The law fixes a different standard of liability in case of injury to children going upon premises where there is a dangerous agency attractive to children, than that which applies to adult persons. Where the owner creates upon his premises a dangerous object which from its nature and location has a tendency to attract onto the premises children who from childish instincts are drawn into the danger, "the law requires such reasonable precautions as the circumstances admit of to prevent them from playing with the thing or to protect them from injury from it. It is likewise the rule that the owner of private grounds is under no obligation to keep them in any particular state or condition to promote the safety of trespassers, intruders, idlers, bare licensees, or others who come upon them without invitation, either expressed or implied. This rule applies equally to adults and children. (Follett v. Illinois Central Railroad Co. 288 Ill. 506; McDermott v. Burke, 256 id. 401.) The owner of land, however, who allows children to play on his premises must use ordinary care to keep the premises in a safe condition, for the children, being without judgment, are likely to be drawn by childish curiosity into places of danger* (Ramsay v. Tuthill Material Co. 295 Ill. 395.) This rule applies where the owner expressly or by implication invites children onto the premises. There being no *489evidence here that the plaintiff in error knew of or expressly consented to the presence of the children on its towers, the rule as to express invitation does not apply. The rule recognized in this State as to implied invitation is, that where the owner of the premises maintains a dangerous condition or thing of such a character that he may reasonably anticipate that children, who by reason of tender years are incapable of exercising proper care for their own safety, are likely, because of their childish instincts, to be attracted to the dangerous thing and thereby exposed to dangers, he is required to use reasonable care to protect them from injury, provided it is shown that such dangerous condition or thing is so located as to attract children from the street, playground or place where they have a right to be. Where such an agency is so located it constitutes an implied invitation to such children to come upon the premises and they are not, in law, considered trespassers. The rule does not apply where the owner maintains something for his own use which, though dangerous, would be found by such children only by going upon the premises as trespassers. In other words, to impliedly invite children onto the premises it is necessary that the dangerous agency, with its alluring and attractive character, be so placed as to attract the children there. (McDermott v. Burke, supra; St. Louis, Vandalia and Terre Haute Railroad Co. v. Bell, 81 Ill. 76.) If there is such an implied invitation to go upon the premises the child is not considered, in law, a trespasser but an implied invitee. Stated in other language, if the owner maintains an agency of such a character and in such a place that he, by reason of his knowledge of those facts and the facts of knowledge common to all concerning the habits of children, naturally and reasonably knows, or should know or anticipate, that children will probably be attracted onto the premises by that agency and will probably come upon his premises unless he warns them not to do so, such facts bring the case within the rule adopted in this and other *490States and constitute an implied invitation to children to do the thing which he should reasonably anticipate they are likely to do. Under these circumstances the owner is required to use reasonable care to avoid injury to such children. That duty'arises out of the invitation which the law implies and rests upon sound and just reason. Facts pertaining to the thing and its location from which such an invitation is to be implied are to be proved as other facts are proved. The existence of such implied invitation may be disproved by evidence showing that the owner gave notice or warning which such child can understand to keep off the premises. Proof of such warning destroys the implication of the existence of an invitation, and if the child goes on the premises notwithstanding such warning he goes as a trespasser and the owner owes him no duty to protect him against danger. The above mentioned rule is based on a principle long engrained in the decisions of this court, that justice requires recognition of the fact that a child of tender years should not be held to the same accountability as an adult. This is a sound doctrine, long accepted by this court and calculated to make men more considerate of little children. It is based on the humane consideration that where one maintains on his premises a dangerous agency, so located as to attract children from a place where they have a right to be, and that such owner knows, or should’ know, of its dangerous character and of its attractiveness to children and the probability of injury to them by it but does not use reasonable care to protect or warn them against it, then he is guilty of negligence. There has been no deviation from this rule since the case of City of Pekin v. McMahon, 154 Ill. 141. (McDermott v. Burke, supra; Ramsay v. Tuthill Material Co. supra; Stedwell v. City of Chicago, 297 Ill. 486; Deming v. City of Chicago, 321 id. 341; Follett v. Illinois Central Railroad Co. supra; Darsch v. Brown, 332 Ill. 592.) Cases cited by plaintiff in error are to be distinguished on the facts and are not *491to be taken as a modification or limitation on this rule. Of such case is Burns v. City of Chicago, 338 Ill. 89, where it was held that the evidence concerning a tubular steel electric light pole did not tend to prove that that pole was attractive to children. In that case it was also held that the pole was not the proximate cause of the injury but that the boy climbing it was induced to do so by reason of wagers made between himself and other boys. In Darsch v. Brown, supra, the judgment was reversed and the cause remanded because an instruction allowed the jury to consider matters not charged in the declaration.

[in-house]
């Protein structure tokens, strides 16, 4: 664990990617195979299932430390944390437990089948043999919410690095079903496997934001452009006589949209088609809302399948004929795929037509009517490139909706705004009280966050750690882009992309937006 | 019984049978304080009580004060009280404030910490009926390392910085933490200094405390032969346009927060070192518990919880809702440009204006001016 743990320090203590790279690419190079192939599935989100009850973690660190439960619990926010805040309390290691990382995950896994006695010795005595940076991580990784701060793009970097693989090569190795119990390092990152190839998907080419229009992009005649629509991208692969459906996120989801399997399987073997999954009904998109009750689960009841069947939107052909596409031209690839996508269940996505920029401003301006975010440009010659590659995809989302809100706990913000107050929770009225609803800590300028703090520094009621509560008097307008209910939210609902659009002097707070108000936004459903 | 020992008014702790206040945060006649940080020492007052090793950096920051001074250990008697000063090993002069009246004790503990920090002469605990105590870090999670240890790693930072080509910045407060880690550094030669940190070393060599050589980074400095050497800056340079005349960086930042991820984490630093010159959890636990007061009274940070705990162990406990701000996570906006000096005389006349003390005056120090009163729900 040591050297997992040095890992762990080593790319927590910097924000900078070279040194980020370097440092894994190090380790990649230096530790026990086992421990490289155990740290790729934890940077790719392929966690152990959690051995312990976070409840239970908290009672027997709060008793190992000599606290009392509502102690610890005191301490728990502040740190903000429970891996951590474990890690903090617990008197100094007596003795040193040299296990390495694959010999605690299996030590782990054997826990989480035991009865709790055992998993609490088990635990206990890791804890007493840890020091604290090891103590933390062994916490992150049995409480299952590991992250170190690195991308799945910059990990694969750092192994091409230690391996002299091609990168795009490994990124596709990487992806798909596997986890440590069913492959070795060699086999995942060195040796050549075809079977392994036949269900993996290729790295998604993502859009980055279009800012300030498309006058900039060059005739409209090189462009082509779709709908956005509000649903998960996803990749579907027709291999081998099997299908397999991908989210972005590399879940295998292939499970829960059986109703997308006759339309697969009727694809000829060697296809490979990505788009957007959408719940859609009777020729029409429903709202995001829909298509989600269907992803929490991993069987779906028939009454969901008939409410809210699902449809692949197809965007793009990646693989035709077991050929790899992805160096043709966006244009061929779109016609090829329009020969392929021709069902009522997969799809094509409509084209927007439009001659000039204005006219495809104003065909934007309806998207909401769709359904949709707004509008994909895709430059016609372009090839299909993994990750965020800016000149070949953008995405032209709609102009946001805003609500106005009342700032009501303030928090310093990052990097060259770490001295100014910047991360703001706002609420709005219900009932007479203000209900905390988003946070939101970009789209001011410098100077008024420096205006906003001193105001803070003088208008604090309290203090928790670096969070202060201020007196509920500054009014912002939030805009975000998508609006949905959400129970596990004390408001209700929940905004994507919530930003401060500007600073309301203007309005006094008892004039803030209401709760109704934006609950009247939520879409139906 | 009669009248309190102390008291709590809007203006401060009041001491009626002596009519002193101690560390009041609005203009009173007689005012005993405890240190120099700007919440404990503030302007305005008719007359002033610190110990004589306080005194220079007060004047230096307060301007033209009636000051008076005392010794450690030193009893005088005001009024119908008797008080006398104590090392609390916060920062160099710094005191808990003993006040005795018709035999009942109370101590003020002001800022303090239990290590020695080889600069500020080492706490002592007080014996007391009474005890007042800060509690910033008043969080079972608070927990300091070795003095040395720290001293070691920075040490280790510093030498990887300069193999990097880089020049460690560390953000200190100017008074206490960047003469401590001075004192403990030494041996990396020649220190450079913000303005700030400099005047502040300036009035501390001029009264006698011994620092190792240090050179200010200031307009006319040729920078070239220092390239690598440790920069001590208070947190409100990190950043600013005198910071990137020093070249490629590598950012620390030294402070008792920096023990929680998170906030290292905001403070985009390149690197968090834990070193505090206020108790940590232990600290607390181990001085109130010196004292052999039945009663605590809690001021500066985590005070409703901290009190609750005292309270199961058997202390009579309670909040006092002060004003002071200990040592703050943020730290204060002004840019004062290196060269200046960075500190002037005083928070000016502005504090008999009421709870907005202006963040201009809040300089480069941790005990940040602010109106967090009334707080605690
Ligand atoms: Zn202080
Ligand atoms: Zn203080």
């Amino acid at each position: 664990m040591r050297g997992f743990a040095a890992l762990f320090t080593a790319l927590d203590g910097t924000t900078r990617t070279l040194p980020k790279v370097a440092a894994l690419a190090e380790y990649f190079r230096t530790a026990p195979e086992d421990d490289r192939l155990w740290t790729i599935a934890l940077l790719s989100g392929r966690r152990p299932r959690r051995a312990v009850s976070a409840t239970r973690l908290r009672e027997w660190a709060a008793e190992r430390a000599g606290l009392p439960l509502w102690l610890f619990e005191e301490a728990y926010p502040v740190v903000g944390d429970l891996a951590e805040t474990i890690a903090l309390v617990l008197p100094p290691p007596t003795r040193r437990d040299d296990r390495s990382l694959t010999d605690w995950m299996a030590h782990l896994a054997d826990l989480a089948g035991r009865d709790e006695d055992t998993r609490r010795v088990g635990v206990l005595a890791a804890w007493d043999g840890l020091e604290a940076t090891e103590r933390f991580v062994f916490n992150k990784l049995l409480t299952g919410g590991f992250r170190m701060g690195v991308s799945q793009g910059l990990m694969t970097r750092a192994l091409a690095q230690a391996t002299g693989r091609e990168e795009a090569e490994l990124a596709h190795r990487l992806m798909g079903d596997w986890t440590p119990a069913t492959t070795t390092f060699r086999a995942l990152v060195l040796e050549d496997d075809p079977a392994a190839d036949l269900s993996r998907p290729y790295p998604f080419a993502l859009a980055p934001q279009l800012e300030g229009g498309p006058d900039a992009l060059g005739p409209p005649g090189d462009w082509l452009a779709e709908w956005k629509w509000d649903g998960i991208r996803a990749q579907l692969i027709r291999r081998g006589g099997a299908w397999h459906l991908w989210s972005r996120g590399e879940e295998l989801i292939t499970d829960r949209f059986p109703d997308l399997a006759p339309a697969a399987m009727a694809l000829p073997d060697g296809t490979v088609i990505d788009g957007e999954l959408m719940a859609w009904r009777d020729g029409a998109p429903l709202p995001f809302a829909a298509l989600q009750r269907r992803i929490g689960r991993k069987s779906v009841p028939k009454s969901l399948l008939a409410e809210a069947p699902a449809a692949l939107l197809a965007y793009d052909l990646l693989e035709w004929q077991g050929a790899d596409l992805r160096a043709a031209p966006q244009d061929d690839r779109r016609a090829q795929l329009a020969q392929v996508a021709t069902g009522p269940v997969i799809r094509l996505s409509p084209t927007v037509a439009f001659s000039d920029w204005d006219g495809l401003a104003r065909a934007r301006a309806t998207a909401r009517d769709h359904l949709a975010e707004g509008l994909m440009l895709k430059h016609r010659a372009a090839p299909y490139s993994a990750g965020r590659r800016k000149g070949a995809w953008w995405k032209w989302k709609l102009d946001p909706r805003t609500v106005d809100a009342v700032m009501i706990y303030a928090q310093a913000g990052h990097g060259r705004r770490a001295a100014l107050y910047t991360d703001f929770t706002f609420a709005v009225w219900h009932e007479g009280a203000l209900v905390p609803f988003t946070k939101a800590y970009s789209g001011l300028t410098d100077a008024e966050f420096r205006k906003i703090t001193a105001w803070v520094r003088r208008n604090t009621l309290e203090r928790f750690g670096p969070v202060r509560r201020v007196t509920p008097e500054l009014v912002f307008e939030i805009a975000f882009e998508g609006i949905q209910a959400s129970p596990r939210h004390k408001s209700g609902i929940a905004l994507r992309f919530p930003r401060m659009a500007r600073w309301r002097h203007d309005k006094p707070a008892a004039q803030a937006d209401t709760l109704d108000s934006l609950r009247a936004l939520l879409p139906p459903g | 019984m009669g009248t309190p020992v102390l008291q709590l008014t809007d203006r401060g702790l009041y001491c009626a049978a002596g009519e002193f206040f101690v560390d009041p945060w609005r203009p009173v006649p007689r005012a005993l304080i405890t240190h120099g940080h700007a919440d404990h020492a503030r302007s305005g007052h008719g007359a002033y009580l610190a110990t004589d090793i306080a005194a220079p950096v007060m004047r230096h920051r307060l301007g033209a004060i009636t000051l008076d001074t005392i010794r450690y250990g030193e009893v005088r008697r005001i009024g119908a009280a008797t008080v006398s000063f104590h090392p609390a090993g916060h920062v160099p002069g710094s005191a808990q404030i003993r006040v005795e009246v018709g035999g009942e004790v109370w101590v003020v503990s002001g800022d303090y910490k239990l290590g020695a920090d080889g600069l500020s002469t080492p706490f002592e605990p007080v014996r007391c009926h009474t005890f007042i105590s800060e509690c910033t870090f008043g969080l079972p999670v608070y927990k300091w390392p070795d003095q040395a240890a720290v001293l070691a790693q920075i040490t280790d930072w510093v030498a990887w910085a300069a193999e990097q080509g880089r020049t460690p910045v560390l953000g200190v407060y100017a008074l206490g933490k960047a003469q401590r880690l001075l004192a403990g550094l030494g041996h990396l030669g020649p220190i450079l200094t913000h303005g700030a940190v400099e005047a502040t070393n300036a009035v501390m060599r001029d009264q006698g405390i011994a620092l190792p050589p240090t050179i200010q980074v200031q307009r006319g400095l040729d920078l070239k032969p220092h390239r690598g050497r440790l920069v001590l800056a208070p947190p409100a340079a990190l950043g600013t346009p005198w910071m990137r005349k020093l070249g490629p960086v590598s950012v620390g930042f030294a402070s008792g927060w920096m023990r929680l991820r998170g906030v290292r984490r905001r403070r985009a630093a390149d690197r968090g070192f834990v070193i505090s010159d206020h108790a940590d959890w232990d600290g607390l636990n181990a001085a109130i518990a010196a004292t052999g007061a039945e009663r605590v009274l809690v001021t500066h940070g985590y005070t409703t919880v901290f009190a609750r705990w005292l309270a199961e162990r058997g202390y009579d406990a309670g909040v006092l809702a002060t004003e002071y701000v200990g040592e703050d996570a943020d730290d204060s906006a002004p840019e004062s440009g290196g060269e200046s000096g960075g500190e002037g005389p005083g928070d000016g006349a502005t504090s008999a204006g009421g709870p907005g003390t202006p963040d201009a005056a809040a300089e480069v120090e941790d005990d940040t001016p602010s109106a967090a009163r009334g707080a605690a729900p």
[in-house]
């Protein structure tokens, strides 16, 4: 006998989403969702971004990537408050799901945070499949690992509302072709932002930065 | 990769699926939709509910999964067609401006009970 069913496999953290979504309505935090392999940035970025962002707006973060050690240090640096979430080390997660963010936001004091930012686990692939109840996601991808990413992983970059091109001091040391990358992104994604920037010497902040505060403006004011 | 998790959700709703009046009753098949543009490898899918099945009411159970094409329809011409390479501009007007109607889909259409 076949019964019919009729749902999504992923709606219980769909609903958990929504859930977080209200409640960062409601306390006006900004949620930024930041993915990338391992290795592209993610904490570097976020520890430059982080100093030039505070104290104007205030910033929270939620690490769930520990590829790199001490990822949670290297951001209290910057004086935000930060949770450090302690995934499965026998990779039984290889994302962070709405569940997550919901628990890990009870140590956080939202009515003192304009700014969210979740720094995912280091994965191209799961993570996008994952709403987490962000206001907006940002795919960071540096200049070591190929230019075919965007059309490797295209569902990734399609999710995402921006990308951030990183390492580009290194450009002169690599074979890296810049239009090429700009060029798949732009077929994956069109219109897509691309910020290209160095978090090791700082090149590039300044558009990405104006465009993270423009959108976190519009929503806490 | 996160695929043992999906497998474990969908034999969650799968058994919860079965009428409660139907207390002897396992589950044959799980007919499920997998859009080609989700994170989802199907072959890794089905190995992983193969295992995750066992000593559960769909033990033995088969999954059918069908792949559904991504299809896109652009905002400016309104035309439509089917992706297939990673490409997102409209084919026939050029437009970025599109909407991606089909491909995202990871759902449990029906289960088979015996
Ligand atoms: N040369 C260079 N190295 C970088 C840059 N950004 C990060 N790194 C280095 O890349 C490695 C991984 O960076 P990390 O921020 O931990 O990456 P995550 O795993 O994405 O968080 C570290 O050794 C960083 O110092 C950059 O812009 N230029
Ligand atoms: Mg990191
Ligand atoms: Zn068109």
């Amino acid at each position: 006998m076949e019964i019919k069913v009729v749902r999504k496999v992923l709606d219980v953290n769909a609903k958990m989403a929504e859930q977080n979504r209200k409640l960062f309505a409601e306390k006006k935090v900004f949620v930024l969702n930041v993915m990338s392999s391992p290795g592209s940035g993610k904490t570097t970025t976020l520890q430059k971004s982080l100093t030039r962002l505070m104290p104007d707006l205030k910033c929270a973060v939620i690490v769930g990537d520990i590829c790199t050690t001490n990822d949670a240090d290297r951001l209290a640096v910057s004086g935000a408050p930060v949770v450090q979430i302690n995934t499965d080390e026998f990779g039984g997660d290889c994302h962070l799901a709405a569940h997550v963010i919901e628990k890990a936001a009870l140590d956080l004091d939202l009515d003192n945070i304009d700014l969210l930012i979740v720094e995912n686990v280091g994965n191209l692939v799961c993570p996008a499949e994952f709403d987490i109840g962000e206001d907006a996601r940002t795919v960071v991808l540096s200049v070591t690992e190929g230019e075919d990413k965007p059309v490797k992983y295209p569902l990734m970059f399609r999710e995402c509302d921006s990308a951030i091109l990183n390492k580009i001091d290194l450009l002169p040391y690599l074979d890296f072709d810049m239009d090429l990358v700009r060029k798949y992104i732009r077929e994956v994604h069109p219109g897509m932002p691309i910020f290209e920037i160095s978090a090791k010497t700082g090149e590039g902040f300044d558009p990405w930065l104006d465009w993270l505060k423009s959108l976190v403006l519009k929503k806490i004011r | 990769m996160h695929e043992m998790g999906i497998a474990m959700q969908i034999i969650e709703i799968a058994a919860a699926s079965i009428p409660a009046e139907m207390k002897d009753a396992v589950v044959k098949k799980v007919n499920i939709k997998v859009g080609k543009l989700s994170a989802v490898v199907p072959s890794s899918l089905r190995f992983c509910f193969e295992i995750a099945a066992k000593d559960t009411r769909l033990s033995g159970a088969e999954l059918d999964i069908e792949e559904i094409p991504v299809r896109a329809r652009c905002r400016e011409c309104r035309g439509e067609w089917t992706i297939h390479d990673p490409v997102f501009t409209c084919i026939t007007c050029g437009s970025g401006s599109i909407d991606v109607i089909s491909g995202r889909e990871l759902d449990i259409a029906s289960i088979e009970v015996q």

Counsel cite New York, New Haven and Hartford Railroad Co. v. Fruchter, 260 U. S. 141, as authority against a holding that there was any evidence in this case that the tower involved was an attractive nuisance. That case was based on the holding of that court in United Zinc and Chemical Co. v. Britt, 258 U. S. 268. In both of these cases it was held that there was no evidence of an implied invitation to the plaintiff to go upon the premises involved. Three of the justices dissented in the Britt case, holding as correct the rule theretofore followed by that court, and long established in this State, that where a dangerous agency is attractive to children and the owner of such agency knew, or should have known, of its dangerous character and of such attractiveness but gave no protection or warning against it, recovery should be allowed.